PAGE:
The small two-bedroom apartment on Walbridge Street that Spencer Sherman shares with his girlfriend looks similar to countless others in Allston. However, on the inside, one of the bedrooms has been transformed into the base of operations for Rat City Beer, Spencer’s home brewery. The name pays homage to the neighborhood’s rat population as well as the love-hate relationship many of the younger residents have with Allston.
“It’s as hyperlocal as you can get,” explained Sherman, a Boston native who has lived in Allston for three years. Sherman said he was always a fan of craft beers, and two years ago he decided to start brewing his own with his childhood friend Rich Stewart.
Sherman said he learned about the brewing process from the Modern Homebrew Emporium in Cambridge. Matt Carroll, an employee of the Emporium, said he has seen the homebrew community in Boston mushroom in the past several years. He credits the recent economic downturn with attracting people to home brewing as a more affordable way to get beer. He said people stay with the hobby because of its non-monetary rewards.
“You own something a little more when you make it yourself,” Carroll said.
Sherman and Stewart both share the do-it-yourself attitude that abounds in Allston. Stewart points to their upbringing in the punk rock and skateboarding scenes, which have very strong DIY roots. Stewart, who works at Oat Creative Design in Somerville, created the old fashioned logo for Rat City. He said he was inspired by the Prohibition era, when people had to brew on their own out of necessity.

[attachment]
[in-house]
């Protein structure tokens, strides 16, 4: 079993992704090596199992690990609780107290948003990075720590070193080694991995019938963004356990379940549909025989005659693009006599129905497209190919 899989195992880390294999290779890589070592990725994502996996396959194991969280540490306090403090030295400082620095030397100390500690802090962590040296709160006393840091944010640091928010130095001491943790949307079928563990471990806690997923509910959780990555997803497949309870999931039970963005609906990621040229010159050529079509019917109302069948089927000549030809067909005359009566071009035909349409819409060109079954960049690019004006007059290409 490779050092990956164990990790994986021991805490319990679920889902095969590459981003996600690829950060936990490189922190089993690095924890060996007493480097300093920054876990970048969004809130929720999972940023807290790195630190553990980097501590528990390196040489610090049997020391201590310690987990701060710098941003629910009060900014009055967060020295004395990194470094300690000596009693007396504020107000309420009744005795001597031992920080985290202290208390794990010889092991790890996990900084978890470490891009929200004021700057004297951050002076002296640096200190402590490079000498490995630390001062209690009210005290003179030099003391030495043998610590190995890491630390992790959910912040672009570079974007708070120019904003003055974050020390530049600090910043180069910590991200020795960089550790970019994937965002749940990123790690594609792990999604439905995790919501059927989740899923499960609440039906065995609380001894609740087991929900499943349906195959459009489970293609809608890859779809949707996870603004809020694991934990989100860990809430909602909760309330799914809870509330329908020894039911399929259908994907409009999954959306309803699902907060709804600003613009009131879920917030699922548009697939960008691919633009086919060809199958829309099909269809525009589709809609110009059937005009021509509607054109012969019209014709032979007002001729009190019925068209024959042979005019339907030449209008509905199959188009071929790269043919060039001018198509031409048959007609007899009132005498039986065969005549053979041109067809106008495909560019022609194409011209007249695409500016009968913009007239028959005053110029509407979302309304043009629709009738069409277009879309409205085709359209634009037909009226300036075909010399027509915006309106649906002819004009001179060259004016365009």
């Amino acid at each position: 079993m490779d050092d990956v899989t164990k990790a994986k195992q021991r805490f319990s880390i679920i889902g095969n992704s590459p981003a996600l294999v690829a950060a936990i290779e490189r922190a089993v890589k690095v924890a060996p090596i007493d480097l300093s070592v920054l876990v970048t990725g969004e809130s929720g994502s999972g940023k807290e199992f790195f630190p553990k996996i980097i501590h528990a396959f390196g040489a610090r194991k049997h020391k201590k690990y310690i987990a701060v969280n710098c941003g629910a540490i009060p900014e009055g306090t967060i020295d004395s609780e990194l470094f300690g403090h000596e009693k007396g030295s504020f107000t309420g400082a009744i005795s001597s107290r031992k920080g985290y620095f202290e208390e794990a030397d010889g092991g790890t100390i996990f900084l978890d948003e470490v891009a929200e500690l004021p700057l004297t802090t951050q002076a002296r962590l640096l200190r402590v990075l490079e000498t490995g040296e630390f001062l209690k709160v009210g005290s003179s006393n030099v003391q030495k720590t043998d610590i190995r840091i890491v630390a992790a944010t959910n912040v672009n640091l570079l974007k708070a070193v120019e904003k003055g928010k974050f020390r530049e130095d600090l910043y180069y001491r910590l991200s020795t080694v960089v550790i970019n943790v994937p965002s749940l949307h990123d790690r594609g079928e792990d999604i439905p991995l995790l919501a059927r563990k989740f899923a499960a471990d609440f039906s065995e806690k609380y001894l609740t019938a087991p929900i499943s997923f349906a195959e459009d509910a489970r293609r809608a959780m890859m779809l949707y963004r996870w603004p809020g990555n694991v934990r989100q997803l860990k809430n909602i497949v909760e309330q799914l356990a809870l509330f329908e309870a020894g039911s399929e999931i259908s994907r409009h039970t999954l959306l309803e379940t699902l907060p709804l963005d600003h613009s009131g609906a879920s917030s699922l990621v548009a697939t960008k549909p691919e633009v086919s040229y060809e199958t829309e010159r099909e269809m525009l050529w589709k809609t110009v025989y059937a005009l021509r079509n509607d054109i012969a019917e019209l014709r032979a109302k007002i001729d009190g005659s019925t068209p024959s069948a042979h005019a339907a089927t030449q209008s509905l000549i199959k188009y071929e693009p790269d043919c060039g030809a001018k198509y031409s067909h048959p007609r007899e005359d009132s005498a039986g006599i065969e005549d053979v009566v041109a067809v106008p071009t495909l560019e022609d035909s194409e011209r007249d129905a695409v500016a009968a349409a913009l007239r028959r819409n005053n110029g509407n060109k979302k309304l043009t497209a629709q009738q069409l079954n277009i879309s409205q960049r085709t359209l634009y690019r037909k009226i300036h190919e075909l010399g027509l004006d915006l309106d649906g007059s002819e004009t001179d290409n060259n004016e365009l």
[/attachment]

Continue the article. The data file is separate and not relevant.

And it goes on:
“It’s a fun creative outlet,” he said.
Sherman has experimented with different types of beer, but one of his favorites is his Steam Ale. It is traditionally made in California and called a California common beer. Sherman has put a local twist on his by calling his Commonwealth Ale. He also keeps the operation as local as possible by using barley from Valley Malt, which is grown in Hadley, Mass. as well as hops from his stepbrother’s vineyard. Another interesting feature in Sherman’s beers is the lack of sugars, which he said eliminates heavy hangovers.
All of Sherman’s beers go into kegs because he said it is easier to control the fermentation process. This also makes it easier to share with his friends at parties or camping trips.
“The feedback has been really positive,” said Sherman.
But, since Rat City is only a home brew, they can’t legally distribute their beer, although Sherman does think about the future possibility of gypsy brewing. Gypsy brewing occurs when a start-up rents out space at an established brewery and uses their equipment. This would allow Sherman to sell his beer at the countless liquor stores in and around Allston.
Mostly, Sherman and Stewart say they have embraced home brewing because they are having fun.
“I get a kick out of the whole local thing,” Stewart said.